Available clinical information linked to each duplication is shown (Table 1). It was observed that two patients (14 and 15) with 5′ breakpoints in intron 7 of FAM164B had higher birthweight centiles (33 and 19.5 respectively) than those typically observed in 6q24 TND duplication patients. The duplication of patient 13 is similar in size to those of patients 14 and 15, but encompasses the whole of FAM164B; and patient 13 had a typical 6q24 TND birthweight centile (0.008).
Table 1

Clinical and duplication details for each patient

Patient

Duplication details

Clinical details

Size (Mb)

Start

End

Gestation (weeks)

Birthweight (centile)

Presentation (days)

1

7.2

140042435

147222964

n/a

n/a

n/a

2

6.5

140042435

146544145

35

6.97

2

3

5.5

142934075

148529630

40

0.11

19

4

2.6

142242116

144842682

40

0.21

3

5

2.0

142552212

144587021

40

0.001

4

6

1.3

143874017

145220083

36

0.064

5

7

1.0

144175518

145156996

40

0.02

11

8

1.0

143922363

144902205

40

0.002

1

9

0.8

143960512

144785129

38

1.27

15

10

0.7

144070080

144768641

40

>0.001

60

11

0.7

144118859

144768641

40

0.009

9

12

0.6

143879154

144458190

39

0.13

9

13

0.5

144219934

144737194

40

0.008

9

14

0.5

144282782

144789340

40

33

33

15

0.2

144298365

144458190

37

19.5

1

Patients 1–15 are ordered by duplication size from largest to smallest as in Fig. 1a. The duplication details provide the size (Size Mb) and coordinates (Start and Stop) of each chromosome 6 duplication according to the 2006 human genome assembly 18. Restricted clinical details of gestation in weeks, IUGR (birthweight centile) and recorded presentation in days after birth are also included

n/a, not available

Discussion

This study has reduced the minimal region of duplication for 6q24 TND from 440 kb to 160–175 kb, containing only the genes PLAGL1 and HYMAI. This region is very similar in size and gene content to that used to recapitulate the key features of TND in transgenic mice [10]. It is also noteworthy that all the duplications identified include both the imprinted and upstream promoters of PLAGL1. The minimal duplication excludes the promoters and a significant portion of the coding sequences of FAM164B and SF3B5, and it is therefore unlikely that these genes are involved in the diabetic presentation of 6q24 TND.

Due to the overlapping monoallelic promoters of PLAGL1 and HYMAI, it will be difficult to distinguish whether overexpression of one gene, or both, is necessary to cause 6q24 TND. PLAGL1 remains the most likely candidate gene for 6q24 TND. However, despite the current lack of evidence of function, HYMAI cannot be eliminated as a candidate gene for 6q24 TND. This is particularly true in light of the growing recognition of the role of non-coding RNA, in both imprinting and general gene regulation. Identifying the molecular aetiology of the 6q24 TND phenotype may be the only way to truly identify the critical gene or isoforms in 6q24 TND.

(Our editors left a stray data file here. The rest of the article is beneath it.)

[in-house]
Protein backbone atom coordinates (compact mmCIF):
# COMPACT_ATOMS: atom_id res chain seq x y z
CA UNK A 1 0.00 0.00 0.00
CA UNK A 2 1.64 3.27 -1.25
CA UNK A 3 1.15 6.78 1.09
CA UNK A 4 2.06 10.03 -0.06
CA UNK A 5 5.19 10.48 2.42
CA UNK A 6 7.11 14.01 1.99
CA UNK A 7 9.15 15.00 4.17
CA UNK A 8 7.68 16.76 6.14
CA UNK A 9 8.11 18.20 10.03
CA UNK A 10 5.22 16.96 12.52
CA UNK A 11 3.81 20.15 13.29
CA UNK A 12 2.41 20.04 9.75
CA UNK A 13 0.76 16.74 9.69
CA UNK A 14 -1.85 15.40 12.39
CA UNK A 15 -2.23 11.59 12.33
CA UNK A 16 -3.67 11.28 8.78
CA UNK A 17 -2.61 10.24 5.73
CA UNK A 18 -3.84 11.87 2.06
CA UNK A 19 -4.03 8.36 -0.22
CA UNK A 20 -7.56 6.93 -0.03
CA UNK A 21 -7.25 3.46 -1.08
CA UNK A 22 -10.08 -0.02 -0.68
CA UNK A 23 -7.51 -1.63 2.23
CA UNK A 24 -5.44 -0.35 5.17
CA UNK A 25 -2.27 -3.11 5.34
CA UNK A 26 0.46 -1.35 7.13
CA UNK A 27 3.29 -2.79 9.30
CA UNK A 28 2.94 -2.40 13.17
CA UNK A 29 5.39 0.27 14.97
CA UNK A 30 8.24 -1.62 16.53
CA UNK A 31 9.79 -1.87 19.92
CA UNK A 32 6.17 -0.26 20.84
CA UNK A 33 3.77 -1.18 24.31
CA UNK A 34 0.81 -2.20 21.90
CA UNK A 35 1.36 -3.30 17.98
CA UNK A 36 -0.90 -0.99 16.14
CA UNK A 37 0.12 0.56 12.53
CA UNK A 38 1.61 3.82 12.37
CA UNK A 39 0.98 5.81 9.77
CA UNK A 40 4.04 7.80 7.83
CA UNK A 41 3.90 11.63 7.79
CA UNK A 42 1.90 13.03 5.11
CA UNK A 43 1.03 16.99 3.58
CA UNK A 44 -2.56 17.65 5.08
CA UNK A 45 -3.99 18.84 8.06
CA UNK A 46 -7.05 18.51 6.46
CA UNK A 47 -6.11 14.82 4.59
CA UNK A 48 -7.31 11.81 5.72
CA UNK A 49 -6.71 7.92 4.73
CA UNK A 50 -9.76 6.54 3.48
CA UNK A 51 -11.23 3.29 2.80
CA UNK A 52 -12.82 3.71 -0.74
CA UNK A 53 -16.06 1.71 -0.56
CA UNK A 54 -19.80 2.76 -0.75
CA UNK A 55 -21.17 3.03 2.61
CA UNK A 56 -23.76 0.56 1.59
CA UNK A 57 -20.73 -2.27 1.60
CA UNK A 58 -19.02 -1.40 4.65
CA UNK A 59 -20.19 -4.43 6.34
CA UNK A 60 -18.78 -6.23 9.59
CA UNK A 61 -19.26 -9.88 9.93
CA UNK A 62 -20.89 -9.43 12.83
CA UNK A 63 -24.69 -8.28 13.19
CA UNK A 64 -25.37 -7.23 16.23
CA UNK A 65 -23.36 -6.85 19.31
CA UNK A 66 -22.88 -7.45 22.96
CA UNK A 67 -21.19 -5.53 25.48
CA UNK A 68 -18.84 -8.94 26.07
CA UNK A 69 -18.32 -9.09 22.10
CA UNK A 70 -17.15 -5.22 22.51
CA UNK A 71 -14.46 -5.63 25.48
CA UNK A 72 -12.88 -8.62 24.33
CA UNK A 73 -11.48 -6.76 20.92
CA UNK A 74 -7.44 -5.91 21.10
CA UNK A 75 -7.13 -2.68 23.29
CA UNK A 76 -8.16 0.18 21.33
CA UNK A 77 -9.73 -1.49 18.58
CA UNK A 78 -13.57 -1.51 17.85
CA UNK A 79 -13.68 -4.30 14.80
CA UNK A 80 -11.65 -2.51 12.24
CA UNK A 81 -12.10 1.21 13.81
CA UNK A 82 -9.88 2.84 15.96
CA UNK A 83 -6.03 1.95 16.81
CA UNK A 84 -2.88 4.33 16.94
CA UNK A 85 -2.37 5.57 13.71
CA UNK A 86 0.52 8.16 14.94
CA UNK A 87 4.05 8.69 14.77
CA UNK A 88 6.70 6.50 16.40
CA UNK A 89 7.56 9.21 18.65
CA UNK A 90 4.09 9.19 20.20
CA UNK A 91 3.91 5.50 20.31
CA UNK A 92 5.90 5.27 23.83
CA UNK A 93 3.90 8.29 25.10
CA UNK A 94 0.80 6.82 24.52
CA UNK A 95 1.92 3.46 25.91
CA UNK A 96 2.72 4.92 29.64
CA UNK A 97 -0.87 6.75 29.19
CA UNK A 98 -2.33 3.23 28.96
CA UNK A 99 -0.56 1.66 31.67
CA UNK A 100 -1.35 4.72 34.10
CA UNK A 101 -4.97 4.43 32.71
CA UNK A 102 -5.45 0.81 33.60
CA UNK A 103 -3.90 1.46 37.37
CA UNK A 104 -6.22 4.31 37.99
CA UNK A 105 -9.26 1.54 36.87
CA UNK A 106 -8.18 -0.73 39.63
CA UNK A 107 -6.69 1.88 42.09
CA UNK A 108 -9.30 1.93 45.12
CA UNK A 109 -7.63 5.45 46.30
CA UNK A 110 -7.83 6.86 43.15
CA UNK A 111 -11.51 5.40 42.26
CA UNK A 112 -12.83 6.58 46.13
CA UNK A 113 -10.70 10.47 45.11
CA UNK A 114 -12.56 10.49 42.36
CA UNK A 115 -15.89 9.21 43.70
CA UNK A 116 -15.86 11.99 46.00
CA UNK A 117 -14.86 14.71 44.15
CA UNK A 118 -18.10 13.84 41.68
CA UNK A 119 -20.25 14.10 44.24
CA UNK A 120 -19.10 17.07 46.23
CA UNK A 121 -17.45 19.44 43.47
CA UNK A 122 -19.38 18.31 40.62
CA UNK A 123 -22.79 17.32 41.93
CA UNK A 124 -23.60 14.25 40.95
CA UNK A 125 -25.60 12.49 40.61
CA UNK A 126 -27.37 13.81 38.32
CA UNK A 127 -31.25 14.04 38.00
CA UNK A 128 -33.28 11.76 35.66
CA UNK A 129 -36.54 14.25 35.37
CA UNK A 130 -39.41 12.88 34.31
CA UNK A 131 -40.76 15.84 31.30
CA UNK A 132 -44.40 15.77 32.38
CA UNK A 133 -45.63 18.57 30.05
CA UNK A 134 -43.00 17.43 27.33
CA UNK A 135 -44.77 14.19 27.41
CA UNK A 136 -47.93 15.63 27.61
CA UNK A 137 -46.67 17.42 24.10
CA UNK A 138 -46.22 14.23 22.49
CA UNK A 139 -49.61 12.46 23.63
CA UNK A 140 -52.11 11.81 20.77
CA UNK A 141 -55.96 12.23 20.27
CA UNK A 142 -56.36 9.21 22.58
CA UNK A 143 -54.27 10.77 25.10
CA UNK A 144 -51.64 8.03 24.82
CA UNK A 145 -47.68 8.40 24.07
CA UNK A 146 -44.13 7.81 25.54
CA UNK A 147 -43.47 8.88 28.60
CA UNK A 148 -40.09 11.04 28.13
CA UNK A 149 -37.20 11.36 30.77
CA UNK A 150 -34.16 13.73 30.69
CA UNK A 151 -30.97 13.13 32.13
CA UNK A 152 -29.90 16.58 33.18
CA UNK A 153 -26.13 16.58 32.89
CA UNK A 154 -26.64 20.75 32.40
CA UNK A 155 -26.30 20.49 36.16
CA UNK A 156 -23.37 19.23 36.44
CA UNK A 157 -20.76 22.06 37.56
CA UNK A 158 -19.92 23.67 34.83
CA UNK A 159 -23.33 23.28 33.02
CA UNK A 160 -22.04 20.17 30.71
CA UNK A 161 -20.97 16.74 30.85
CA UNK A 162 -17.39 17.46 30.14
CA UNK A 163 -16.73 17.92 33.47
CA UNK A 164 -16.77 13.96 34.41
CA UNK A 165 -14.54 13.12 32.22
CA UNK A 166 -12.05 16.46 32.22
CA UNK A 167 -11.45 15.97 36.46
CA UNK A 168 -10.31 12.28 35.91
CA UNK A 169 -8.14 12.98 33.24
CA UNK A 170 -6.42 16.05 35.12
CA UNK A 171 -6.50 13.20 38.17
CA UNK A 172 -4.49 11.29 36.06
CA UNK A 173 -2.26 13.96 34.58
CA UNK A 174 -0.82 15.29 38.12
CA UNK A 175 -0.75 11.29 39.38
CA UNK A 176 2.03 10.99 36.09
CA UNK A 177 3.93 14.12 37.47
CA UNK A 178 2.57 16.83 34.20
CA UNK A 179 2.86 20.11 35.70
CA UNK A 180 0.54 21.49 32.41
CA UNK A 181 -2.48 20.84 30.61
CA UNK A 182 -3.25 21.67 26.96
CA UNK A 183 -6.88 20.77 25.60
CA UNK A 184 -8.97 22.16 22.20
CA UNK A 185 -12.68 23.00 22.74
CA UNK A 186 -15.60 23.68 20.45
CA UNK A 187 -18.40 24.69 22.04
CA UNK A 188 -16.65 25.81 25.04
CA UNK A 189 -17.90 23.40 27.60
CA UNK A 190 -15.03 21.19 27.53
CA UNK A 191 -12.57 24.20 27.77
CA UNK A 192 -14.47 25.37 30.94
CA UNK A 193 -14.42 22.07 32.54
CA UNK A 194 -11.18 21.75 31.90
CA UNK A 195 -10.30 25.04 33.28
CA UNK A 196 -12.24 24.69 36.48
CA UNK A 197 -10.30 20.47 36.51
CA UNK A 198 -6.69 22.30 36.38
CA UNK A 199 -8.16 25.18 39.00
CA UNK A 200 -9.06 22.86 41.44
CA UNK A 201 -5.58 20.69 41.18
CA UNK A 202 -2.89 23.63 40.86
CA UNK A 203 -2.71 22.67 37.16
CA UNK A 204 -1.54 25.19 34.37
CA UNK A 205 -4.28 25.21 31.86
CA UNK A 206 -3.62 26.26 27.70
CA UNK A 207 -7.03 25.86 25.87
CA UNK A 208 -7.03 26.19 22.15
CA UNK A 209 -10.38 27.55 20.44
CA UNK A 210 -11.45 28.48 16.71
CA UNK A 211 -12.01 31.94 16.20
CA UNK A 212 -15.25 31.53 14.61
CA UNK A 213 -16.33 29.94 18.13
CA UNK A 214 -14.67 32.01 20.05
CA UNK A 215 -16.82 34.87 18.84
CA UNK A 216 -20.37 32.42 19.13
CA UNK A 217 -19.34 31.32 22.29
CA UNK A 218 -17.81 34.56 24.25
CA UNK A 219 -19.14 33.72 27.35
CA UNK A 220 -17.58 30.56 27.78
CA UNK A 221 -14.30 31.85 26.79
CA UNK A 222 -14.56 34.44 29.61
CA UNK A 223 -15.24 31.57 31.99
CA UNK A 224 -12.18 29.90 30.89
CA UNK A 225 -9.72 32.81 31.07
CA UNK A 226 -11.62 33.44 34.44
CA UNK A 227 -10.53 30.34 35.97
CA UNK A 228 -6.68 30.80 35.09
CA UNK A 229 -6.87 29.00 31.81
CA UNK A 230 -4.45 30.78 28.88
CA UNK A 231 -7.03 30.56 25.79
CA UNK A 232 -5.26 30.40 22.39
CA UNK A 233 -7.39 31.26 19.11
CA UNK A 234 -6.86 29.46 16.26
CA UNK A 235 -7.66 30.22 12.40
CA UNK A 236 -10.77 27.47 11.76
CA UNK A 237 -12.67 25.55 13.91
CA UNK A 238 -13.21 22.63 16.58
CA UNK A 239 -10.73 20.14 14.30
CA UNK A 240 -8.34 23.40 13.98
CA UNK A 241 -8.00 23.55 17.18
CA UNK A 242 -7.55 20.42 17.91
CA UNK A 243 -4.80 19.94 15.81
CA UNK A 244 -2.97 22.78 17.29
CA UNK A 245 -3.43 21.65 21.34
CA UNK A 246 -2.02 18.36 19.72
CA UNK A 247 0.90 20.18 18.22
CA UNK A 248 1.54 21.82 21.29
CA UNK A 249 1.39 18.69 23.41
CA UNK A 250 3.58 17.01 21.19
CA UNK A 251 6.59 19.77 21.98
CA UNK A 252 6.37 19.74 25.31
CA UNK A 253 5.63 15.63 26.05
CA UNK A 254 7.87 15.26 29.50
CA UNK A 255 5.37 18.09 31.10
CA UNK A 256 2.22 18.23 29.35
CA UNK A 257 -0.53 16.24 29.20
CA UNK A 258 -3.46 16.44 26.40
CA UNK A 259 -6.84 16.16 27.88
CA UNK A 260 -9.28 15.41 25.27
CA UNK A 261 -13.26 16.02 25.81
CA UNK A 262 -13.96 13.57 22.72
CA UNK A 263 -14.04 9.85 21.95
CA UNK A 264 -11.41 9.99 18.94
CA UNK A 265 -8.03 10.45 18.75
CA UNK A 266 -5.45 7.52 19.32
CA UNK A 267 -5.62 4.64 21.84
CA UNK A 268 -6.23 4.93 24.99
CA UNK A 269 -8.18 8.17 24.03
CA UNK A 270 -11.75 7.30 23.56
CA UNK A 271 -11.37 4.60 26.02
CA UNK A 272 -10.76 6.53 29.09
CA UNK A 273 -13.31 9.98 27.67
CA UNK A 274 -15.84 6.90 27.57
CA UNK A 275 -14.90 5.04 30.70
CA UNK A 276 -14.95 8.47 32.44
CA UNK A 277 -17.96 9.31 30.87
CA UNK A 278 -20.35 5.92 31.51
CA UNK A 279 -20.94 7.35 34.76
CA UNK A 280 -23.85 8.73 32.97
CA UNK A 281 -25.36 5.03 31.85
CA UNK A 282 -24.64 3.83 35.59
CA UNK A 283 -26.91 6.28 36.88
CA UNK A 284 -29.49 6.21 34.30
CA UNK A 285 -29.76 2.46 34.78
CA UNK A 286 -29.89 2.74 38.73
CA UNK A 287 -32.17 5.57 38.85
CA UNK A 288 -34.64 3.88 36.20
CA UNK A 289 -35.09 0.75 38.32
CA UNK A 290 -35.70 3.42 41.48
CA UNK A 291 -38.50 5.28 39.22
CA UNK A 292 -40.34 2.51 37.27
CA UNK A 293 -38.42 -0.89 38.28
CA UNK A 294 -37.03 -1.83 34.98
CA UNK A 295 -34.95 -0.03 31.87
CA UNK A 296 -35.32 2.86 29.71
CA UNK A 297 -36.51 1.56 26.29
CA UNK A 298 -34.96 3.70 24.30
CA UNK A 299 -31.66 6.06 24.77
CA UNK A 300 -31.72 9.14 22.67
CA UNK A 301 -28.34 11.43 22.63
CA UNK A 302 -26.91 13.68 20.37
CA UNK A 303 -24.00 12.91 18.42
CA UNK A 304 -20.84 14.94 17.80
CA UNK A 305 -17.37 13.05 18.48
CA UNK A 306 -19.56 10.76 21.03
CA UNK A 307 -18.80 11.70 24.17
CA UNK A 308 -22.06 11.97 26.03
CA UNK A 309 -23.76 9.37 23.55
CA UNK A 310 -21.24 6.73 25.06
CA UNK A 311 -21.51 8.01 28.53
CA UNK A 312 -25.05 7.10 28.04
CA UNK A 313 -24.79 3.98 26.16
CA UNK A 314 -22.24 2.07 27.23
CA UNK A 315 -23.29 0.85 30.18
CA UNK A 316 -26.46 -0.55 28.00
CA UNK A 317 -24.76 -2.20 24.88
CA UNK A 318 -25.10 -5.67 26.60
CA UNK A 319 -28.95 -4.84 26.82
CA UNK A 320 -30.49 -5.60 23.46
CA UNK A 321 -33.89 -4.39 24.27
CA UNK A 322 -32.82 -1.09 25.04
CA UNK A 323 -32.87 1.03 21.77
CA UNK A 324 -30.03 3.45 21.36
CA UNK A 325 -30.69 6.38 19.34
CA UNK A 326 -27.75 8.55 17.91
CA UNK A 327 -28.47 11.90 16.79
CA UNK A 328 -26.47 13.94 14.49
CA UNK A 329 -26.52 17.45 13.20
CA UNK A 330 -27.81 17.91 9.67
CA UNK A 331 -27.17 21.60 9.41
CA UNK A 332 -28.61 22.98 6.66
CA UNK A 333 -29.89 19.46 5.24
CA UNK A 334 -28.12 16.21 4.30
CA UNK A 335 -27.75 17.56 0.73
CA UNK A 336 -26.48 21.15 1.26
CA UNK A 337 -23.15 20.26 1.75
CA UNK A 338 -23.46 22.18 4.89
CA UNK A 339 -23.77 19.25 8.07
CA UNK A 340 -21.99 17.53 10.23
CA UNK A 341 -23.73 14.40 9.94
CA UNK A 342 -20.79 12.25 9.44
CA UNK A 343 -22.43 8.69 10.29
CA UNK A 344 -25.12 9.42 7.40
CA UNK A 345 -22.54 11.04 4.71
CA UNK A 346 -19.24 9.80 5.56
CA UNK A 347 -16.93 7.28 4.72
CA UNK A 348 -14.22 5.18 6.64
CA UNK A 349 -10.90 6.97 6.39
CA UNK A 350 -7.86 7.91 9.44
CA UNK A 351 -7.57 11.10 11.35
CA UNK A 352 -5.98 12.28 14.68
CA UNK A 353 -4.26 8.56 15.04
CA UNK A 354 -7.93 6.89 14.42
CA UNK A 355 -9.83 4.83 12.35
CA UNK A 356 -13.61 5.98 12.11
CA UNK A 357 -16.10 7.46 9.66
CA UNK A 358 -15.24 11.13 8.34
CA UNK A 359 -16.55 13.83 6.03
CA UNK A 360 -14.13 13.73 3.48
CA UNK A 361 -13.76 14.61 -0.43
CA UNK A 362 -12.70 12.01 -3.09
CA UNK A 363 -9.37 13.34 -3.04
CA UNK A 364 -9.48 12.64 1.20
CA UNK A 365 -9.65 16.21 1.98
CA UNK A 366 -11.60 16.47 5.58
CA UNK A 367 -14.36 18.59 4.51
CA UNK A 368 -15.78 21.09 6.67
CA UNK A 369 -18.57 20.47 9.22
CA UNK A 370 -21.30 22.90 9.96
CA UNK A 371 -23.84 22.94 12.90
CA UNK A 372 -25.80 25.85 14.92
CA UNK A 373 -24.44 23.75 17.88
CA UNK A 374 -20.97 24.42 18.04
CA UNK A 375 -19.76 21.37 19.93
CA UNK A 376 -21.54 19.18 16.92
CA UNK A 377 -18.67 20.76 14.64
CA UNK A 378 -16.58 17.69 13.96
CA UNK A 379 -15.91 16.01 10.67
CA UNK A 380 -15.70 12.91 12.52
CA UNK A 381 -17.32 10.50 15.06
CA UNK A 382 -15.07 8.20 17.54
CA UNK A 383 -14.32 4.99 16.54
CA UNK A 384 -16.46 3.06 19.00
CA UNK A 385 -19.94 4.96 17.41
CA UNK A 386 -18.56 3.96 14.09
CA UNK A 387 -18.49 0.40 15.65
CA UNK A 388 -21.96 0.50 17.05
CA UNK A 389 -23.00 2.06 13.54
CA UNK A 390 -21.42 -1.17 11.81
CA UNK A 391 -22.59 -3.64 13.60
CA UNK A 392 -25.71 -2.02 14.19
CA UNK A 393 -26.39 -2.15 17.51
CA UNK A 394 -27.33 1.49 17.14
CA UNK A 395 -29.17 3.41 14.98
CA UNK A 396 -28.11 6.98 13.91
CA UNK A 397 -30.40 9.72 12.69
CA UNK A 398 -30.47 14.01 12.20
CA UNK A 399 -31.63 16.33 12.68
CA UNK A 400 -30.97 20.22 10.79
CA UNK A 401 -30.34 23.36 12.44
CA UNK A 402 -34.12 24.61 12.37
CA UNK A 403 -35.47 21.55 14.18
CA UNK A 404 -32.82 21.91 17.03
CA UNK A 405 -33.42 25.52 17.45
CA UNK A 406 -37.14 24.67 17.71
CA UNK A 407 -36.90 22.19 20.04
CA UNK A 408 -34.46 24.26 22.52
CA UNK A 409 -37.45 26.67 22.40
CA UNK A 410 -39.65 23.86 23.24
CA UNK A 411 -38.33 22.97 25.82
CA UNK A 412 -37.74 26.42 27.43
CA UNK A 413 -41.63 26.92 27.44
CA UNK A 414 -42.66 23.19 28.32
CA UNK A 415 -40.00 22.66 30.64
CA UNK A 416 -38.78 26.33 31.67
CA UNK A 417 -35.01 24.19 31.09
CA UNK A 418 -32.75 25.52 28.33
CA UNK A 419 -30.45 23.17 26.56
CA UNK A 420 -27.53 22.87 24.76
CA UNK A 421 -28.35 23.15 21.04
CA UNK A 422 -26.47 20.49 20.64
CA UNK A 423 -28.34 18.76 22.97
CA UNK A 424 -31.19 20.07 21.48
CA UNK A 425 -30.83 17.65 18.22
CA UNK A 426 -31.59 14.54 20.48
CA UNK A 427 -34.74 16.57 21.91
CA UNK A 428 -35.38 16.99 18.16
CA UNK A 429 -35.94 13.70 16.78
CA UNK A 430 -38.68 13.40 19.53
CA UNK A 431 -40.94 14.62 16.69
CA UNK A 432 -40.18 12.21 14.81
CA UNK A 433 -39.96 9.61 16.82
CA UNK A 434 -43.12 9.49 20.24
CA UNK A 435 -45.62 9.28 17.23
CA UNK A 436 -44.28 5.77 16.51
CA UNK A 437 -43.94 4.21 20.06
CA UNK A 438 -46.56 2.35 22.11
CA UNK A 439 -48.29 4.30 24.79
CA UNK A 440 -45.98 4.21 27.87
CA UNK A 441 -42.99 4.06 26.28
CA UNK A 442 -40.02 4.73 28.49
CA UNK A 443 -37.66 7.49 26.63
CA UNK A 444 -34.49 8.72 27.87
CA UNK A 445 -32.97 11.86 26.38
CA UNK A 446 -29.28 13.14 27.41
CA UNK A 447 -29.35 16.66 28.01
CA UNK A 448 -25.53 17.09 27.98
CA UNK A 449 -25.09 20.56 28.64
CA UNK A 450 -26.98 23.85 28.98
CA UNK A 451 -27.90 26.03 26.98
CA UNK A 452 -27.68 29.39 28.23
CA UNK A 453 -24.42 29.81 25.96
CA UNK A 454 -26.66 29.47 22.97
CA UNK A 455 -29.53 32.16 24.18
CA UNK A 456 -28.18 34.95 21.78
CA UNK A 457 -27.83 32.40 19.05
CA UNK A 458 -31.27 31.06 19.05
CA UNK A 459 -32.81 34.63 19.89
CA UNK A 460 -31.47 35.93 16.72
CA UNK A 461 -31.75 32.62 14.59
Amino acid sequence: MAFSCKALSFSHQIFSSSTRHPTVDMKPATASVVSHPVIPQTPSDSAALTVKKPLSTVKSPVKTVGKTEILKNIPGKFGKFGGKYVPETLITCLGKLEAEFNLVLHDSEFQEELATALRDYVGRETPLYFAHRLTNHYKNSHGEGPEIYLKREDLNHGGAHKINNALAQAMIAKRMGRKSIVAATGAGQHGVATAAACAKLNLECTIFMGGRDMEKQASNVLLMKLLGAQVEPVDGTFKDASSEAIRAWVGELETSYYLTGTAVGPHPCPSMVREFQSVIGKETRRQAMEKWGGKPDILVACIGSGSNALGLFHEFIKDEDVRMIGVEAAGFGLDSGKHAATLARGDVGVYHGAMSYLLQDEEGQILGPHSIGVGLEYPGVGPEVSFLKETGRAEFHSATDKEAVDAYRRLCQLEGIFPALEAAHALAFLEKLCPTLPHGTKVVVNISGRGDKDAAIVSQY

In addition, this study shows that individuals whose duplications encompass FAM164B are affected more severely than others by intrauterine growth retardation (IUGR). This observation provides the first evidence that FAM164B may be imprinted, since paternal duplications including FAM164B are associated with IUGR, whereas maternal duplications are not. Alternatively, sequences around FAM164B may contain tissue-specific regulatory elements for PLAGL1/HYMAI that are required for full presentation of the TND phenotype.

Unfortunately it is not currently possible to confirm the imprinting status of FAM164B due to lack of informative SNPs, and the function of the gene remains unknown. However, further study of these rare patients may yield valuable insight into the imprinted regulation of PLAGL1 and HYMAI, the influence of the FAM164B region, and the roles of their gene products in neonatal diabetes.

Acknowledgements

We thank the patients and their relatives who provided the samples for this study, and also the referring clinicians and laboratories, in particular the laboratory of A. Hattersley, (Penninsula Medical School, Exeter, UK). The research was funded by grant 08/0003611 from Diabetes UK.

Duality of interest

The authors declare that there is no duality of interest associated with this manuscript.

Supplementary material

125_2010_1853_MOESM1_ESM.xls (2.7 mb)
ESM Table 1Table of custom array CGH data mapping the duplication borders in patients 1–15. The chromosomal location of the array CGH probes used is provided (Chr, Start and Stop) in addition to information on the gene or genomic region targeted by each probe (Gene). Accession numbers are also provided for targeted genes where available (Accession). Patients’ data is arranged in columns 1–15. Probe values highlighted in pink represent probes within the duplicated region of chromosome 6 for each patient (XLS 2756 kb)
125_2010_1853_MOESM2_ESM.xls (41 kb)
ESM Table 2Tables showing the competitive hypotheses testing of the MLPA results obtained for patients 15 and 12. Peak heights (raw data) have been normalised and slope corrected using internal control probes (indicated by green line) and four control samples (data not shown) prior to the calculation of the odds ratios p(normal):p(deleted) and p(normal):p(duplicated). Probes with both odds ratios ≥1:20 (i.e. 95% confidence interval) were designated as normal (norm) and those with p(normal):p(deleted) ≥20:1 and p(normal):p(duplicated) ≤1:20 were designated as duplicated. This analysis shows that patient 15 was duplicated at probes 2–12 and normal at probe 1, with patient 12 being duplicated at probes 1–9 and normal at probes 10–12 (XLS 41 kb)

Copyright information

© Springer-Verlag 2010

Authors and Affiliations

  • L. E. Docherty
    • 1
    • 2
  • R. L. Poole
    • 1
    • 2
  • C. J. Mattocks
    • 3
  • A. Lehmann
    • 2
    • 4
  • I. K. Temple
    • 2
    • 4
  • D. J. G. Mackay
    • 1
    • 2
  1. 1.Wessex Regional Genetics LaboratorySalisbury District HospitalSalisburyUK
  2. 2.Division of Human GeneticsUniversity of Southampton School of MedicineSouthamptonUK
  3. 3.National Genetics Reference Laboratory (Wessex)Salisbury District HospitalSalisburyUK
  4. 4.Wessex Clinical Genetics ServiceThe Princess Anne HospitalSouthamptonUK